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Article
July 1969

Suppression of Raynaud's Phenomenon by Methyldopa

Author Affiliations

Toronto, Canada; Chicago

From the Department of Medicine, University of Chicago (Dr. Lawrence); and the Department of Medicine, Section of Dermatology, Wellesley Hospital, University of Toronto (Dr. Varadi). Dr. Lawrence is an American College of Physicians Teaching and Research Scholar.

Arch Intern Med. 1969;124(1):13-18. doi:10.1001/archinte.1969.00300170015003
Abstract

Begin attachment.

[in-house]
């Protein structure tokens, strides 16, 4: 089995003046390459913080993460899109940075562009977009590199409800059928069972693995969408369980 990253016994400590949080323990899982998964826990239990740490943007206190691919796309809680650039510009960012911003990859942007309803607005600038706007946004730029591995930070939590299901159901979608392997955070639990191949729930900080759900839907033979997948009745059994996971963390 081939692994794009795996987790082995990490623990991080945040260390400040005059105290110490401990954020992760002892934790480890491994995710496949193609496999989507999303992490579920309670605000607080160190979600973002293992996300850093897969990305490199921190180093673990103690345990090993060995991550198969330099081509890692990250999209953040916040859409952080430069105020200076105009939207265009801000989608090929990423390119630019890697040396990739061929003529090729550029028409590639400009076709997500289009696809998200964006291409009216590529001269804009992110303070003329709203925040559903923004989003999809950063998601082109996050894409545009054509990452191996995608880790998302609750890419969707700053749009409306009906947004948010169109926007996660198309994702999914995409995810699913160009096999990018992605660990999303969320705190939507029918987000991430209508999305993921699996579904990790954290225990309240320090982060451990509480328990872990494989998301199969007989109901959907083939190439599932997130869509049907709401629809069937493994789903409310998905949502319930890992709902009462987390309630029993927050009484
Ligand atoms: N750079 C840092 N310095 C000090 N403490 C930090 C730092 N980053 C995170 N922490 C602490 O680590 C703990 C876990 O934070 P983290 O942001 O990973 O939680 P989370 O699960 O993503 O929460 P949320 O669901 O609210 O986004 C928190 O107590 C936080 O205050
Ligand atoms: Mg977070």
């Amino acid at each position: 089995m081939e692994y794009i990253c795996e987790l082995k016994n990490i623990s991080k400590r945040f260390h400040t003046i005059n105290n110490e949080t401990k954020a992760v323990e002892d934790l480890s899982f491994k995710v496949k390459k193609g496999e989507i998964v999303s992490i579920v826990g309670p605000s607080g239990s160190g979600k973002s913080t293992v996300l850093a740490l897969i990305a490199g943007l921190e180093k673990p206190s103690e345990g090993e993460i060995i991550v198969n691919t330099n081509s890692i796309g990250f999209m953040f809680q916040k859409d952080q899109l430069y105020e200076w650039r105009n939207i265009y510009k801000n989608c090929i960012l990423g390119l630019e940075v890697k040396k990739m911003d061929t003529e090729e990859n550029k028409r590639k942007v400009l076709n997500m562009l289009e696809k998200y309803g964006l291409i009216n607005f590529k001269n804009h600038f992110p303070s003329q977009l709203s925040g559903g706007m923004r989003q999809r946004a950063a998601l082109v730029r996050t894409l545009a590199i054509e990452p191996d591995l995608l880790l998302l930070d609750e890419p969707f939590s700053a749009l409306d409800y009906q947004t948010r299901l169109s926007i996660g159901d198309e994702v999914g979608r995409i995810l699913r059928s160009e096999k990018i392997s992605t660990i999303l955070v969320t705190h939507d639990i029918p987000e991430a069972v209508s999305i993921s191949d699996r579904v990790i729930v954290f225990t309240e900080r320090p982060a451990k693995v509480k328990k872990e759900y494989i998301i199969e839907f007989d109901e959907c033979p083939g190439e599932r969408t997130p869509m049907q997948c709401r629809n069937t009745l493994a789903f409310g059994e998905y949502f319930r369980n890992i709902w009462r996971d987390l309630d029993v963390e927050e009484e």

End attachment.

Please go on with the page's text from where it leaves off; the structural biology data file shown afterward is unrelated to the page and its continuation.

By the use of thermocouple and clinical data, methyldopa was evaluated as a therapeutic agent in 42 patients with Raynaud's phenomenon. The administration of 1 to 2 gm daily of methyldopa was frequently effective in (1) preventing episodes of Raynaud's phenomenon during both experimental cold exposure and normal wintertime exposure; (2) improving the blood supply to the digital skin during cold exposure; (3) increasing the rate of rewarming of digits after cold exposure; and (4) relieving chronic pain in the fingers, which occurred at ambient temperatures above 25 C. The response of Raynaud's phenomenon to methyldopa depended most significantly on the relative contribution, in a given digit, of (1) spasm and (2) organic obstruction of digital vessels, respectively, to the development of ischemia. Only if spasm predominated could one anticipate a good response.

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